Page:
In pursuit, however, our horse proved unable completely to break the rallied remnants of 6th Brigade, and further success was denied them.
Linton. 18th September.  Noon
Before the cavalry operation could take effect, a counterbattery duel between the respective armies' heavy guns - a profitless action in this writer's view - led to the silencing of our own.  Thus encouraged, once more the enemy, identified as 1st Brigade, attempted a storm of the Linton bridge.  Both sides suffered losses, but to ours was the greater, as General Grierson, directing the defence, was struck by a bullet and instantly killed.   
This was part of a major effort by General Sam Lomax's 1st Division
to force the Granta River line, once and for all.  The attack along the 
Whittlesford road was barely held - both sides incurring heavy losses 
(1 SP each).  That the defenders could barely hold with the odds in their favour calls into question the leadership of our 4th Division and its
constituent brigades.

Twelfth Brigade was even more roughly handled, driven back as far as the Cambridge rail line, and almost to Whittlesford.  

Of course, the importunate enemy followed up. At last, 12th Brigade is finding its mojo and have halted the enemy short of the railway line. During this attack, Major-General d'Oyly Snow has borne a charmed life.  A bullet severed the strap of his map case and another passed though his peaked cap. He seems to be revelling in the fight.

(Aside: the attackers score TWO extra sixes on the dice, which, as he was present, placed general d'Oyly Snow at hazard. He had to roll two dice - one for each 'hit'.  A one meant killed or mortally wounded (as happened to General Grierson); a 4-6 meant no harm that would take the officer out of the battle.  So what did d'Oyly Snow roll? Two sixes.  One lucky, lucky general!)
Stoke-by-Clare. 18th September. Morning.
Little action has developed during this forenoon. The enemy cavalry began to advance along a broad front to cross the Stour River. At about the time 8th Brigade was fighting its defensive battle along the Haverhill-Ashdon road, 7th Brigade, along with the divisional machine-gun company, was pushing towards Stoke-by Clare.  
It is hoped that the fresh 7th, as yet unengaged in the fighting might at least contain, if not overthrow, the enemy cavalry formations thought to be depleted from the previous days' action.
At this time, reports are coming in from other fronts that ...
... the cavalry's breakthrough thrust, though initially successful, is being held by a tenuous enemy line, ...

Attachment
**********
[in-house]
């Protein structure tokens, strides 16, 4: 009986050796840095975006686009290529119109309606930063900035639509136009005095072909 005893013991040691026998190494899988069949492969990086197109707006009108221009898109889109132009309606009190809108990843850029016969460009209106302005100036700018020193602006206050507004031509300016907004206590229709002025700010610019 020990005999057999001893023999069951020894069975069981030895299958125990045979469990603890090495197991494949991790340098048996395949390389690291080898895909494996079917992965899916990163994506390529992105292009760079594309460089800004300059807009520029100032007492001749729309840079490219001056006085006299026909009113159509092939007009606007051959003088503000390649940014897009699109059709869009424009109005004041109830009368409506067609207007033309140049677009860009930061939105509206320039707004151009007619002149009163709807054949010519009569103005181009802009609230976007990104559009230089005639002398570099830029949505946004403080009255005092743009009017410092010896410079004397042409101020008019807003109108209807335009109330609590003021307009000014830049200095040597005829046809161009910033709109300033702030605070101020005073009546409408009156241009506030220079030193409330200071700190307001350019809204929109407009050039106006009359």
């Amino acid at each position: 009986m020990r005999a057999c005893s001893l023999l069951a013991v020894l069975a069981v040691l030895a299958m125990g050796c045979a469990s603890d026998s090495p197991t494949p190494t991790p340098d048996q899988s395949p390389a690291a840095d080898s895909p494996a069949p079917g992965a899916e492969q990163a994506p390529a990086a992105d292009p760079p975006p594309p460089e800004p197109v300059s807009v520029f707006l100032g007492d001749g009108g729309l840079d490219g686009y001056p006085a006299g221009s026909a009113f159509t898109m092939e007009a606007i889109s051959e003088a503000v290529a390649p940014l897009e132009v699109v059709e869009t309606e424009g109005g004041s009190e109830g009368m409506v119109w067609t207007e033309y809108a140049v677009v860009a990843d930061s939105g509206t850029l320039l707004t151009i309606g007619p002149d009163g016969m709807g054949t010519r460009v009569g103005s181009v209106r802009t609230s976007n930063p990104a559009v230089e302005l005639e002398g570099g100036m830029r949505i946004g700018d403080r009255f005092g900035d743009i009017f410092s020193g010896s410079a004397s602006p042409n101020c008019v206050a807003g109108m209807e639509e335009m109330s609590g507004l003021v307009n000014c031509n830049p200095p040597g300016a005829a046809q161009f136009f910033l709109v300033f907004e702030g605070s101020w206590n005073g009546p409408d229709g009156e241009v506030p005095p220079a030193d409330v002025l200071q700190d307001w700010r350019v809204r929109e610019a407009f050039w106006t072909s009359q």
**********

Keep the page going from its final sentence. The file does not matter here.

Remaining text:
... and 4th Division is struggling to hold the line of the Granta River at Linton, or to restore it at Great Abingdon. Latest reports indicate that our 12th Brigade has at last driven the enemy 1st back 4 miles - all the way back to the river, and even across it.  Success at Stoke might yet turn the invaders back to their own side of the border.

Birdbrook. Noon.
Seventh Brigade has encountered two enemy cavalry brigades fighting dismounted.  The results are not encouraging.  Although some loss has been visited upon the enemy 2nd Cavalry, ours have been the heavier, although the action against 3rd Cavalry has been apparently more favourable. The enemy 1st Cavalry charged 9th Brigade, the outcome inconclusive. 
Cambridge Examiner. 18th September. Mid-afternoon.
Although the day still wants some hours before nightfall, the guns have fallen silent.  The day has not overall been favourable to our arms, as Linton has fallen, the cavalry breakthrough finally failed, and on the Stoke-Haverhill front, if anything the enemy are - or were - pushing forward. Against those, the restoration by 4th Division of at least our side of the line to the Granta River scarcely weighs in the balance (see Map).
Nevertheless, were are told that Major-General Haig, commanding the invasion army, has called for an armistice, citing the heavy losses incurred by both sides. It seems his Army is as exhausted as ours. We can not call this victory, I dare say, but it is far from defeat. No doubt overnight we shall see what the negotiations bring forth. It seems likely that after the exchange of prisoners, the Cerulean Army shall be allowed to return to its own borders, and the settlement, as is usual in such cases, shall be on the basis of status quo ante bellum